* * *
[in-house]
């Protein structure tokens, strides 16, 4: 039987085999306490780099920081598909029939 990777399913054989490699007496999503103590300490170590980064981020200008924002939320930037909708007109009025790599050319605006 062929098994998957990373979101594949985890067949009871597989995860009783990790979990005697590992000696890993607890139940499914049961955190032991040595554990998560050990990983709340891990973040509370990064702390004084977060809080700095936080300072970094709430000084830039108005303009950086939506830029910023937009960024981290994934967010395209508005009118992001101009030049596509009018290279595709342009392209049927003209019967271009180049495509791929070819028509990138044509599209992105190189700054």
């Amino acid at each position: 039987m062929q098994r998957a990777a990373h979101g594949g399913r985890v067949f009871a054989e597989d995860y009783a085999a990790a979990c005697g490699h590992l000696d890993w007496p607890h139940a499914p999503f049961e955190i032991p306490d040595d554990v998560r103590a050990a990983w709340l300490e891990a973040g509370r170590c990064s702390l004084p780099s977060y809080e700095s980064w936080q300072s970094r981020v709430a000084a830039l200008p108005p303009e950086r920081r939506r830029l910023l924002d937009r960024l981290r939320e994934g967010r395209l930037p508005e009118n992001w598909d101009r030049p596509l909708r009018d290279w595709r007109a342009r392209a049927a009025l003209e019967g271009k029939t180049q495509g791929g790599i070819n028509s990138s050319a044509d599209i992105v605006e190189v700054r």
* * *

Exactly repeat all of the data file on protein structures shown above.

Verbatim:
[in-house]
């Protein structure tokens, strides 16, 4: 039987085999306490780099920081598909029939 990777399913054989490699007496999503103590300490170590980064981020200008924002939320930037909708007109009025790599050319605006 062929098994998957990373979101594949985890067949009871597989995860009783990790979990005697590992000696890993607890139940499914049961955190032991040595554990998560050990990983709340891990973040509370990064702390004084977060809080700095936080300072970094709430000084830039108005303009950086939506830029910023937009960024981290994934967010395209508005009118992001101009030049596509009018290279595709342009392209049927003209019967271009180049495509791929070819028509990138044509599209992105190189700054």
């Amino acid at each position: 039987m062929q098994r998957a990777a990373h979101g594949g399913r985890v067949f009871a054989e597989d995860y009783a085999a990790a979990c005697g490699h590992l000696d890993w007496p607890h139940a499914p999503f049961e955190i032991p306490d040595d554990v998560r103590a050990a990983w709340l300490e891990a973040g509370r170590c990064s702390l004084p780099s977060y809080e700095s980064w936080q300072s970094r981020v709430a000084a830039l200008p108005p303009e950086r920081r939506r830029l910023l924002d937009r960024l981290r939320e994934g967010r395209l930037p508005e009118n992001w598909d101009r030049p596509l909708r009018d290279w595709r007109a342009r392209a049927a009025l003209e019967g271009k029939t180049q495509g791929g790599i070819n028509s990138s050319a044509d599209i992105v605006e190189v700054r």